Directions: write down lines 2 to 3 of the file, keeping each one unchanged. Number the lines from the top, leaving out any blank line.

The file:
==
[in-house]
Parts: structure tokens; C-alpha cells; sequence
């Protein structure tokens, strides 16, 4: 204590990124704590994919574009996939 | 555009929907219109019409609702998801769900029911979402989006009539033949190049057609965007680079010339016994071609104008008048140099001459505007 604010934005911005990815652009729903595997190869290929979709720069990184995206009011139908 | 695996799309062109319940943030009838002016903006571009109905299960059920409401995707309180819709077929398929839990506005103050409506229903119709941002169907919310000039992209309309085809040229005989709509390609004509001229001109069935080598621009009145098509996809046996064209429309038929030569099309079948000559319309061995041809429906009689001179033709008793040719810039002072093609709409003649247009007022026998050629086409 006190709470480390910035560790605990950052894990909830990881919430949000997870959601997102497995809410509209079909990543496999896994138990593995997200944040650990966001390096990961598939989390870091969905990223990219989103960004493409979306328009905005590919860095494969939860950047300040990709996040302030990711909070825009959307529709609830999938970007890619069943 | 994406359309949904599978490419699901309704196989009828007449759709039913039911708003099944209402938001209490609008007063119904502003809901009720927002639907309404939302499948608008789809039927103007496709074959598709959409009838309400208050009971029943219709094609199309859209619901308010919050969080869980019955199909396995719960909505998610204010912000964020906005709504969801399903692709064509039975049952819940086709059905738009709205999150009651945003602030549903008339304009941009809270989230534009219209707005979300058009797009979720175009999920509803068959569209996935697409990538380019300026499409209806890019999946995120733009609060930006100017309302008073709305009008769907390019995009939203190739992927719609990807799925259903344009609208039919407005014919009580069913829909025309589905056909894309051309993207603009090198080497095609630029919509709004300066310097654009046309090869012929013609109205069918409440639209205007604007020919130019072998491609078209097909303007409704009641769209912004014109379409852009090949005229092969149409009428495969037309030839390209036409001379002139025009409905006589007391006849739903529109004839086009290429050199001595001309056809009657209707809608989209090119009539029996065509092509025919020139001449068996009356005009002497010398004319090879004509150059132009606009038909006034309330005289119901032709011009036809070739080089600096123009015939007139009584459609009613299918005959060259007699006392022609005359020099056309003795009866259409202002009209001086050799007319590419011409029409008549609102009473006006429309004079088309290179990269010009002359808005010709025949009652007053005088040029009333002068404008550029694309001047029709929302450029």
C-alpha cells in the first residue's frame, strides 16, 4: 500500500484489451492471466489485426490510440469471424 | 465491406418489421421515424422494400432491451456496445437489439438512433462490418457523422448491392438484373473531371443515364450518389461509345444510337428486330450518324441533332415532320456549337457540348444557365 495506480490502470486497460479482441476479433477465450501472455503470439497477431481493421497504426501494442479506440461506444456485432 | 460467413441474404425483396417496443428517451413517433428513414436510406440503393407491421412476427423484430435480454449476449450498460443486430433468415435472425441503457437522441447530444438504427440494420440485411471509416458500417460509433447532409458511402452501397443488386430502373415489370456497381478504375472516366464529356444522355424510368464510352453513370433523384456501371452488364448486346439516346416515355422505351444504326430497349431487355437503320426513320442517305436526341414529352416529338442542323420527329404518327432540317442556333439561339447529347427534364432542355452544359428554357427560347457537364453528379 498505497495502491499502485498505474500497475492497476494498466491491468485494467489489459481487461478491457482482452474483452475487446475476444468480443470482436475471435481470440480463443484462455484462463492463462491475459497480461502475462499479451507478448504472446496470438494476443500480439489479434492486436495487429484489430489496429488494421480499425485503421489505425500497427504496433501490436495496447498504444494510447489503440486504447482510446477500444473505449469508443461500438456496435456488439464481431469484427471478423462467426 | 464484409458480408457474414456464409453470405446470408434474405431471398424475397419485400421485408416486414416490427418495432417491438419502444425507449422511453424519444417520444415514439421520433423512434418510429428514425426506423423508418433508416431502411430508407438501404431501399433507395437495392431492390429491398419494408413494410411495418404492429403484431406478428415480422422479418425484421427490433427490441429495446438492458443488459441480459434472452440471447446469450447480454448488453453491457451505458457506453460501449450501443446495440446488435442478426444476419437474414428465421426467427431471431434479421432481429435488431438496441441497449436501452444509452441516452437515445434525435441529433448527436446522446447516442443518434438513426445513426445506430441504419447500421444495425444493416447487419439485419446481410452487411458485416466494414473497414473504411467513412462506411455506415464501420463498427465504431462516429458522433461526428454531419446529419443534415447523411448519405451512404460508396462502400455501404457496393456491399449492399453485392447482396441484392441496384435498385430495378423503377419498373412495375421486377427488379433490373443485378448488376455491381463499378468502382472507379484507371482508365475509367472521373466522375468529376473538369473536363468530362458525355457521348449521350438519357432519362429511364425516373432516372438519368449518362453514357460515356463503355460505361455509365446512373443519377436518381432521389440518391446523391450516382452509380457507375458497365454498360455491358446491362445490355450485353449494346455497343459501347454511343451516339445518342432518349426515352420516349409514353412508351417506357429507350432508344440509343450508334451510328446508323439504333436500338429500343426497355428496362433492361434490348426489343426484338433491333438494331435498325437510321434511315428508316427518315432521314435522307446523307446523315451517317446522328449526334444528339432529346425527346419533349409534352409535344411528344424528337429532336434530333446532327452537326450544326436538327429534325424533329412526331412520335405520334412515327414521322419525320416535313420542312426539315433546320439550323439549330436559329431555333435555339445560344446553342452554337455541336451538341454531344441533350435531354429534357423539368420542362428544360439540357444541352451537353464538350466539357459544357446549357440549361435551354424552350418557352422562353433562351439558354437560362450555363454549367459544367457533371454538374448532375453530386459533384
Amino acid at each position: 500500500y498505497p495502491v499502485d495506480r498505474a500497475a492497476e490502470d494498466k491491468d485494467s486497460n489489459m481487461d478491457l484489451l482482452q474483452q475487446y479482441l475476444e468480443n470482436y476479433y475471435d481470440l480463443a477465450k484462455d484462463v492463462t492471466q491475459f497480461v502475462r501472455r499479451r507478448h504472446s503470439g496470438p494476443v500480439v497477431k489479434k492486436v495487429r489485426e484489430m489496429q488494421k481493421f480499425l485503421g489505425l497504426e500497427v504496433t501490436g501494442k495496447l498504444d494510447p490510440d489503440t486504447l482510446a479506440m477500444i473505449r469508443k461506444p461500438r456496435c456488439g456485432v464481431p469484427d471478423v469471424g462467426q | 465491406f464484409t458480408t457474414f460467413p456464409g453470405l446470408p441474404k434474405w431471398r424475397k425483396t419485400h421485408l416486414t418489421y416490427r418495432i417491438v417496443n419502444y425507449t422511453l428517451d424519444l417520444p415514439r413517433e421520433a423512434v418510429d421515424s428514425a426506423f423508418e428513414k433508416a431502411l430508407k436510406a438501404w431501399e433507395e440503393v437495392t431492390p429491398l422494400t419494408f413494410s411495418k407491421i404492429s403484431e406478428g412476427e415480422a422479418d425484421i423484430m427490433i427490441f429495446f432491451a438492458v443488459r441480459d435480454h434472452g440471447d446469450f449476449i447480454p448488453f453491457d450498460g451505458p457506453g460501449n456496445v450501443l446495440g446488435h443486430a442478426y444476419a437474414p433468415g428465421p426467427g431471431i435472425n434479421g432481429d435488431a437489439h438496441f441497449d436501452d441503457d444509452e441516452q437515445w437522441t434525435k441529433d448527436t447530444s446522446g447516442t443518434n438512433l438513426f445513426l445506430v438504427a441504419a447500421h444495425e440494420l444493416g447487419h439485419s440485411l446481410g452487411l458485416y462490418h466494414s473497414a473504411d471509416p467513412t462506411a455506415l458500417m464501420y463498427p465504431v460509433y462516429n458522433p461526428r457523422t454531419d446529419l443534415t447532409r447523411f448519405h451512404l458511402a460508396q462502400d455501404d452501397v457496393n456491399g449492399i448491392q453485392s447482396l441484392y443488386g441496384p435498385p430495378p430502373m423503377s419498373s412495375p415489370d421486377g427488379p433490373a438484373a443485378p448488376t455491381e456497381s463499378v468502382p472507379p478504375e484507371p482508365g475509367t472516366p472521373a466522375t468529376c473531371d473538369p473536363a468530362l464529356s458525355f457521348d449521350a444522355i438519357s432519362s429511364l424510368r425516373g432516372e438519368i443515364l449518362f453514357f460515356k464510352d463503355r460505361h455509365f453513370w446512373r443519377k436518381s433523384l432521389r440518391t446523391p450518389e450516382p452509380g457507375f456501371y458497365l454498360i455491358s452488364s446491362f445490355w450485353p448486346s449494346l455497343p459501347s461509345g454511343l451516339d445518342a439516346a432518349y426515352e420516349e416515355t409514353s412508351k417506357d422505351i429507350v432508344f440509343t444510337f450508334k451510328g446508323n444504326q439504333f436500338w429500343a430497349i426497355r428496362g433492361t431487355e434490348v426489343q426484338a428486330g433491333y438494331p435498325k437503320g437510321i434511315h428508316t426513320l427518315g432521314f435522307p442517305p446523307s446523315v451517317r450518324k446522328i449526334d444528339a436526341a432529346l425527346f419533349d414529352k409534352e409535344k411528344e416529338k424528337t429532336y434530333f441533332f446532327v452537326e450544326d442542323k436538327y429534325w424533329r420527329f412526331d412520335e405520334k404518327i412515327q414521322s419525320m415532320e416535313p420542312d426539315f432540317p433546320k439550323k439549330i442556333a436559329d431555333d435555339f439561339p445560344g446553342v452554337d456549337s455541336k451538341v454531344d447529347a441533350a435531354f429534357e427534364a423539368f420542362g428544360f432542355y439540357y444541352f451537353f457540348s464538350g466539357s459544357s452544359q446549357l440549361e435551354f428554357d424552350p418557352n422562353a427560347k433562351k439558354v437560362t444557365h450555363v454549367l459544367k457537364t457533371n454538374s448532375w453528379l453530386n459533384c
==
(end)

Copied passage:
Parts: structure tokens; C-alpha cells; sequence
């Protein structure tokens, strides 16, 4: 204590990124704590994919574009996939 | 555009929907219109019409609702998801769900029911979402989006009539033949190049057609965007680079010339016994071609104008008048140099001459505007 604010934005911005990815652009729903595997190869290929979709720069990184995206009011139908 | 695996799309062109319940943030009838002016903006571009109905299960059920409401995707309180819709077929398929839990506005103050409506229903119709941002169907919310000039992209309309085809040229005989709509390609004509001229001109069935080598621009009145098509996809046996064209429309038929030569099309079948000559319309061995041809429906009689001179033709008793040719810039002072093609709409003649247009007022026998050629086409 006190709470480390910035560790605990950052894990909830990881919430949000997870959601997102497995809410509209079909990543496999896994138990593995997200944040650990966001390096990961598939989390870091969905990223990219989103960004493409979306328009905005590919860095494969939860950047300040990709996040302030990711909070825009959307529709609830999938970007890619069943 | 994406359309949904599978490419699901309704196989009828007449759709039913039911708003099944209402938001209490609008007063119904502003809901009720927002639907309404939302499948608008789809039927103007496709074959598709959409009838309400208050009971029943219709094609199309859209619901308010919050969080869980019955199909396995719960909505998610204010912000964020906005709504969801399903692709064509039975049952819940086709059905738009709205999150009651945003602030549903008339304009941009809270989230534009219209707005979300058009797009979720175009999920509803068959569209996935697409990538380019300026499409209806890019999946995120733009609060930006100017309302008073709305009008769907390019995009939203190739992927719609990807799925259903344009609208039919407005014919009580069913829909025309589905056909894309051309993207603009090198080497095609630029919509709004300066310097654009046309090869012929013609109205069918409440639209205007604007020919130019072998491609078209097909303007409704009641769209912004014109379409852009090949005229092969149409009428495969037309030839390209036409001379002139025009409905006589007391006849739903529109004839086009290429050199001595001309056809009657209707809608989209090119009539029996065509092509025919020139001449068996009356005009002497010398004319090879004509150059132009606009038909006034309330005289119901032709011009036809070739080089600096123009015939007139009584459609009613299918005959060259007699006392022609005359020099056309003795009866259409202002009209001086050799007319590419011409029409008549609102009473006006429309004079088309290179990269010009002359808005010709025949009652007053005088040029009333002068404008550029694309001047029709929302450029």